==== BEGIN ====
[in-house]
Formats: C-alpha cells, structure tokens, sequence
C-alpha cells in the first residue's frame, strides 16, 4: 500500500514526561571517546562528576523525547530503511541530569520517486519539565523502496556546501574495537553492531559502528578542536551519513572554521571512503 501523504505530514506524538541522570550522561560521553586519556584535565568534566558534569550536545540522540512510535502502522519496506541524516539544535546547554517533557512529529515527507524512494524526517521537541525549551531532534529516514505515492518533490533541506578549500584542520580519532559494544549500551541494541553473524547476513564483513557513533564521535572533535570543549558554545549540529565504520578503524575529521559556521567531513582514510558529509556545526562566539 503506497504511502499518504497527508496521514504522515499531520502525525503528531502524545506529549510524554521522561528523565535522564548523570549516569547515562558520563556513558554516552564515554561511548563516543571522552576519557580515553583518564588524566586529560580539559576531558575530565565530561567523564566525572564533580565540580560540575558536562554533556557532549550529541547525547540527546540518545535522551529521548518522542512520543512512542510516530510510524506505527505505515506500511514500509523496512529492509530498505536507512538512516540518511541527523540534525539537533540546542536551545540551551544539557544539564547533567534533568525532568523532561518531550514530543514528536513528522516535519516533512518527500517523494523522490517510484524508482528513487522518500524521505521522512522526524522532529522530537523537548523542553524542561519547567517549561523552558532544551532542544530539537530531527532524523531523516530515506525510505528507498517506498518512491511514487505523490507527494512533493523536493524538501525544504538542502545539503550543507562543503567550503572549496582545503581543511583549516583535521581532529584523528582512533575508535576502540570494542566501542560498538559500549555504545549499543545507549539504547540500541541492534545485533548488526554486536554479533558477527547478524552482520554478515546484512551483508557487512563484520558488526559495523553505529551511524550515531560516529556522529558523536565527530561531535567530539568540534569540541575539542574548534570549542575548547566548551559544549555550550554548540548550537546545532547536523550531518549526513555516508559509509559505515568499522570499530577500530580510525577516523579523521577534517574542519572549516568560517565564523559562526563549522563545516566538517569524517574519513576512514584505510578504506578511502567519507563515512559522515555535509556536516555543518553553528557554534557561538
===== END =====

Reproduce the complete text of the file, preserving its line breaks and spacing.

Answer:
[in-house]
Formats: C-alpha cells, structure tokens, sequence
C-alpha cells in the first residue's frame, strides 16, 4: 500500500514526561571517546562528576523525547530503511541530569520517486519539565523502496556546501574495537553492531559502528578542536551519513572554521571512503 501523504505530514506524538541522570550522561560521553586519556584535565568534566558534569550536545540522540512510535502502522519496506541524516539544535546547554517533557512529529515527507524512494524526517521537541525549551531532534529516514505515492518533490533541506578549500584542520580519532559494544549500551541494541553473524547476513564483513557513533564521535572533535570543549558554545549540529565504520578503524575529521559556521567531513582514510558529509556545526562566539 503506497504511502499518504497527508496521514504522515499531520502525525503528531502524545506529549510524554521522561528523565535522564548523570549516569547515562558520563556513558554516552564515554561511548563516543571522552576519557580515553583518564588524566586529560580539559576531558575530565565530561567523564566525572564533580565540580560540575558536562554533556557532549550529541547525547540527546540518545535522551529521548518522542512520543512512542510516530510510524506505527505505515506500511514500509523496512529492509530498505536507512538512516540518511541527523540534525539537533540546542536551545540551551544539557544539564547533567534533568525532568523532561518531550514530543514528536513528522516535519516533512518527500517523494523522490517510484524508482528513487522518500524521505521522512522526524522532529522530537523537548523542553524542561519547567517549561523552558532544551532542544530539537530531527532524523531523516530515506525510505528507498517506498518512491511514487505523490507527494512533493523536493524538501525544504538542502545539503550543507562543503567550503572549496582545503581543511583549516583535521581532529584523528582512533575508535576502540570494542566501542560498538559500549555504545549499543545507549539504547540500541541492534545485533548488526554486536554479533558477527547478524552482520554478515546484512551483508557487512563484520558488526559495523553505529551511524550515531560516529556522529558523536565527530561531535567530539568540534569540541575539542574548534570549542575548547566548551559544549555550550554548540548550537546545532547536523550531518549526513555516508559509509559505515568499522570499530577500530580510525577516523579523521577534517574542519572549516568560517565564523559562526563549522563545516566538517569524517574519513576512514584505510578504506578511502567519507563515512559522515555535509556536516555543518553553528557554534557561538